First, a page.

Ohio to get $19.6M settlement from EpiPen false claims case



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Ohio to get $19.6M settlement from EpiPen false claims case

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FILE - In this July 8, 2016, file photo, a pharmacist holds a package of EpiPens epinephrine auto-injector, a Mylan product, in Sacramento, Calif. Mylan has started selling a generic version of its emergency allergy treatment EpiPen at half the price of the branded option, the cost of which drew national scorn and attracted Congressional inquiries. (AP Photo/Rich Pedroncelli, File)

Ohio’s Medicaid program will get a reimbursement of $19.6 million from the maker of the EpiPen after years of underpaid rebates.

The payment is part of a larger $465 million settlement between Mylan Inc. and the federal government officially announced by the Department of Justice Thursday.

Mylan is making the repayment to resolve allegations that the company misclassified its EpiPen epinephrine auto-injectors as generic drugs for years to avoid paying larger rebates owed to Medicaid.

Drug companies pay rebates to Medicaid of 23.1 percent for brand-name drugs and 13 percent for generics. Mylan paid only the 13 percent rate for $1 billion worth of EpiPens that Medicaid bought between 2011 and 2015.

Medicaid spent a total of $797 million on EpiPens after the 13 percent rebate during those years according to the Centers for Medicare and Medicaid Services.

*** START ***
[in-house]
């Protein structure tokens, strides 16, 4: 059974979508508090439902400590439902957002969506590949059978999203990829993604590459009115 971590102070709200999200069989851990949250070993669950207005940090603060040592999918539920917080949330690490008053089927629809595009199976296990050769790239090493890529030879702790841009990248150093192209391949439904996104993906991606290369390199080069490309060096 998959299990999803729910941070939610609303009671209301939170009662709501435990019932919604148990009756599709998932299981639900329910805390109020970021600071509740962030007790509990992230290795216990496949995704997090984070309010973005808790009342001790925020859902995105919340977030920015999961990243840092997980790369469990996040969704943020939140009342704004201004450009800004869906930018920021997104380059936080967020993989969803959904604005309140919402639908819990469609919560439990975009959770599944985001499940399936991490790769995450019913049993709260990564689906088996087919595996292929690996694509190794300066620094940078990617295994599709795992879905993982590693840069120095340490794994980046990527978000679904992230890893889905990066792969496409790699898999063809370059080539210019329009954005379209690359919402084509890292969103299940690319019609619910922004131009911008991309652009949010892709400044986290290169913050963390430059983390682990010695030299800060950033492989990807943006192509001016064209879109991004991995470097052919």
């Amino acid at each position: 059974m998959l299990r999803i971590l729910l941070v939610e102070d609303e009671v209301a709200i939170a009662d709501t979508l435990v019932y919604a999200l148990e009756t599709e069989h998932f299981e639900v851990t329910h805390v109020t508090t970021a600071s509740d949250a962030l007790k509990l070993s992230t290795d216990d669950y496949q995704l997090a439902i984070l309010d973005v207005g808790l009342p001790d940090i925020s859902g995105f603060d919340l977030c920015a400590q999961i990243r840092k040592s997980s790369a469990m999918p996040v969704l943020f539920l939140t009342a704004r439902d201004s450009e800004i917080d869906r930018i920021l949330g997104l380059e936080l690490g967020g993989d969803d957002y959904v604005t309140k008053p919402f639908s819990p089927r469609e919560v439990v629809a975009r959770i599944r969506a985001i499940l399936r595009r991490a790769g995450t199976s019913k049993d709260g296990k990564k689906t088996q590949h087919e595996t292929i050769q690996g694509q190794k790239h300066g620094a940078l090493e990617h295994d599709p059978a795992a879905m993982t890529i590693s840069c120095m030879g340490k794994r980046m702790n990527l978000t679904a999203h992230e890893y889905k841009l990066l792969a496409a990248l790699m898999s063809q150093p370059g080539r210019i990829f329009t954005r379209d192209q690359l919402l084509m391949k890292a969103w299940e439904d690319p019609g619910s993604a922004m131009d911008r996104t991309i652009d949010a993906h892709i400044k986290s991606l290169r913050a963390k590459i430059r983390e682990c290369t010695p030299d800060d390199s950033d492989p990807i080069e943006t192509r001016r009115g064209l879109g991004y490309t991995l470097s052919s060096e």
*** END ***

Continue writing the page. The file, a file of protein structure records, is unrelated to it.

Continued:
But that was at least $59 million more than what the government should have paid if it was getting the correct rebate.

CMS informed Mylan numerous times that their product did not meet the qualifications of a generic drug.

“We are pleased when we are able to announce settlements like this one, when we are able to return money to the Medicaid program,” said Dan Tierney, spokesman for Ohio Attorney General Mike DeWine’s office.

In addition to state Medicaid programs getting a share of the settlement, Mylan competitor Sanofi, which makes the AUVI-Q epinephrine auto-injector will receive $38.7 million plus a share of states’ recovery.

Sanofi raised the issue of the misclassification to the U.S. Attorney’s Office in 2014 and filed a complaint under the False Claims Act.

As part of the settlement, Mylan also entered into a corporate integrity agreement with the federal government that requires an independent review of the company’s practices related to Medicaid for five years.

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